Regardless of the circumstances, divorce is often a challenging ordeal. The situation can become quite intense and frequently volatile, from battles surrounding property settlements and alimony to child support and custody agreements.
It can be especially difficult for children to navigate life between two households while maintaining quality relationships with both parents. In fact, in many instances, children are often placed in vulnerable positions where a parent forces them to choose sides resulting in the other parent's alienation and fracturing the parent/child relationship.
Parent Alienation and Fathers
Parental Alienation Syndrome (PAS) is a term that was coined twenty years ago by Dr. Richard Gardner, a psychiatrist. As he was working with families primarily involved in custody struggles, he noticed a sort of 'brainwashing' that was occurring at the hands of one parent, which demonized the other parent, resulting in the child's rejection of this targeted parent. Although many in the mental health field acknowledge the adverse consequences of parental alienation, the general concept of PAS and parent alienation are still somewhat controversial ideas. Still, it is beneficial to understand what parental alienation is and how to address it.
One parent can become alienated when the other parent manipulates the child through negative and misleading comments and actions against the other parent. Some strategies that an alienating parent might use are forbidding the child from mentioning the other parent, misrepresenting the other parent to make them appear dangerous, or limiting contact with the other parent. This alienating parent's behavior serves to inflict psychological trauma on the targeted parent and adversely affect this parent's relationship with the child.
The practice of parent alienation causes harm to the targeted parent and the relationship with the child, and as more has become known about this issue, it has also been deemed a form of child abuse – one that is increasingly becoming more common. These children, 'programmed' to reject one of their parents, routinely end up spouting the negative remarks dictated to them by the alienating parent, expressing hate for the targeted parent.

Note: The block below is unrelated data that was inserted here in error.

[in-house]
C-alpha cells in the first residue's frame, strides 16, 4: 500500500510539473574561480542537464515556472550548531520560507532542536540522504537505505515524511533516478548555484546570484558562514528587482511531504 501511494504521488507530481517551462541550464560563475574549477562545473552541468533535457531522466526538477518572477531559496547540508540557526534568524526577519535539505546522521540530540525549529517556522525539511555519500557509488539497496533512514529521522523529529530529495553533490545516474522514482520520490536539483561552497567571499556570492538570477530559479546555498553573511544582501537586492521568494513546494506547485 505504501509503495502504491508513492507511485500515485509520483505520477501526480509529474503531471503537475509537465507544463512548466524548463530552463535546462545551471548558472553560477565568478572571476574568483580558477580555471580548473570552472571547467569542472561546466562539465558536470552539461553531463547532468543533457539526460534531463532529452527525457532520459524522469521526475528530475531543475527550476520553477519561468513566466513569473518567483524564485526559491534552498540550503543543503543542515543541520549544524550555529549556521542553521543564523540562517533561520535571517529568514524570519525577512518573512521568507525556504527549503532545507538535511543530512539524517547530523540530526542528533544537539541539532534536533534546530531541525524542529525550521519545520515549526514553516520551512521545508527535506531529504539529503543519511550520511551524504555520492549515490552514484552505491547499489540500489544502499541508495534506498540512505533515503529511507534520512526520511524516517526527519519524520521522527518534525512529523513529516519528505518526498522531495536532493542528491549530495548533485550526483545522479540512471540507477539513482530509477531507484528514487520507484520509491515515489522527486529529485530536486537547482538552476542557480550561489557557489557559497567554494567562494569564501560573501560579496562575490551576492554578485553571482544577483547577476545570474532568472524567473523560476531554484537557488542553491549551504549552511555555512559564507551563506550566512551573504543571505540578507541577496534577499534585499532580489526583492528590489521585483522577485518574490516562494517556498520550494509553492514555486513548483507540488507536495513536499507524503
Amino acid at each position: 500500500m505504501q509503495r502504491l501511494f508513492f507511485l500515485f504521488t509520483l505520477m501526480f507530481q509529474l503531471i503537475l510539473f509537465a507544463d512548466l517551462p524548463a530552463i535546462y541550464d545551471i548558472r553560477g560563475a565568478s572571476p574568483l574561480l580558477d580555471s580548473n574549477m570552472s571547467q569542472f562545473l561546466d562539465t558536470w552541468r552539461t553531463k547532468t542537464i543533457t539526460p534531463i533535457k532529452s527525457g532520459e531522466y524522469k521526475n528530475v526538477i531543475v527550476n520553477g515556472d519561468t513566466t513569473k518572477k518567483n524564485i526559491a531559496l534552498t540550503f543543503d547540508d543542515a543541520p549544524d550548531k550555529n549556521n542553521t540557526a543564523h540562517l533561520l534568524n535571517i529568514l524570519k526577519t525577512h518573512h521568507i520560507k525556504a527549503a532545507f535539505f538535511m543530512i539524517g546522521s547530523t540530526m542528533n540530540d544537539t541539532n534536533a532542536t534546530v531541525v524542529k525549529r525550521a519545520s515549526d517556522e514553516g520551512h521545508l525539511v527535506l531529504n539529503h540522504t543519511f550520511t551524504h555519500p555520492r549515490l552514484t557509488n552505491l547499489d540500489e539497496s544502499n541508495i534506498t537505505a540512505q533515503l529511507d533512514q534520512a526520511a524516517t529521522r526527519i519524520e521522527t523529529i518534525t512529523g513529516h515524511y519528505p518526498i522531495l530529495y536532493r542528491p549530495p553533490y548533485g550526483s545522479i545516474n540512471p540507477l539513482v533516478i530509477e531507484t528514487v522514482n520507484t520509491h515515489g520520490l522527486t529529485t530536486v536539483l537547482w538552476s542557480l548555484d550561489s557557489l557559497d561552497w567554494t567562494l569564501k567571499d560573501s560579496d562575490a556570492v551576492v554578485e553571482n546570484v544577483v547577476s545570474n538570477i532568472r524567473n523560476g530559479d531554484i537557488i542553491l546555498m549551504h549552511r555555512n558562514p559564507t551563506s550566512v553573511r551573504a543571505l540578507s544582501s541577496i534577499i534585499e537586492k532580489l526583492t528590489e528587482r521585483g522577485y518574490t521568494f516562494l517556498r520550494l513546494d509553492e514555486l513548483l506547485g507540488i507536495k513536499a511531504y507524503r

This dynamic is often, though not always, instigated by the custodial parent. Because fathers represent a higher proportion of non-custodial parents, they are frequently the victims in these instances.
As a father who may encounter such a situation, it is imperative that you find a reputable family law attorney who has experience with this issue. Your attorney will work to protect your rights and best advise you on ways to safeguard your children's mental health and maintain or restore the integrity of the relationship you have with your children.
Signs of Parental Alienation
Although PAS and parental alienation are not officially recognized disorders, some signs can indicate that a child is possibly being subjected to this indoctrination:
- The child unfairly criticizes the targeted parent.
- Does not have any evidence or justifications for their criticism.
- Displays 'black and white' thinking about the alienated parent, espousing that this parent is bad and devoid of any redeeming qualities.
- Professes that the criticisms are their own and not the result of 'programming' by one parent. However, parental alienation is a deliberate campaign by the alienating parent that 'programs' the child.
- Maintains unwavering support for the alienating parent.
- Does not express guilt for hating or rejecting the alienated parent.
- Uses language that appears borrowed from adult language when referring to situations that never happened or happened before the child's memory.
- The child's hatred expands to that of other members of the alienated parent's family, such as grandparents or cousins.
If you are on the receiving end of this treatment, meaning you are the alienated parent, it can be extremely painful. But you must remember how important it is to continue to be a parent to your child as best as you can through this difficult time.
Two resources that will be invaluable to you are the services of a therapist and a qualified family law attorney.
Seek Assistance from a Therapist
If you believe that the other parent is waging a campaign of parental alienation against you, one of the first things you want to do is engage a knowledgeable therapist. It is essential to take steps to protect your child's mental health. A skilled therapist can help your child sort out their feelings and challenge false beliefs.
It may also be wise to seek out therapy for yourself as you are subject to the harmful effects of this alienation as well.
Contact an Experienced Family Law Attorney
As mentioned previously, parental alienation is not a recognized disorder, so this can present a challenge in court when attempting to mount a defense in which parental alienation constitutes a significant factor. Additionally, judges may not fully understand the dynamics involved in parental alienation. However, this is where an experienced family law attorney who is familiar with cases involving parental alienation can help.
The Law Office of Jana K. Jones, PLLC understands the stressful nature of divorce and has a wealth of experience guiding dads through the added strain of parental alienation. If you are suffering through a painful divorce, do not go it alone. There may be certain legal options available to you. Please contact our office for a confidential consultation. We would love to see how we can help you.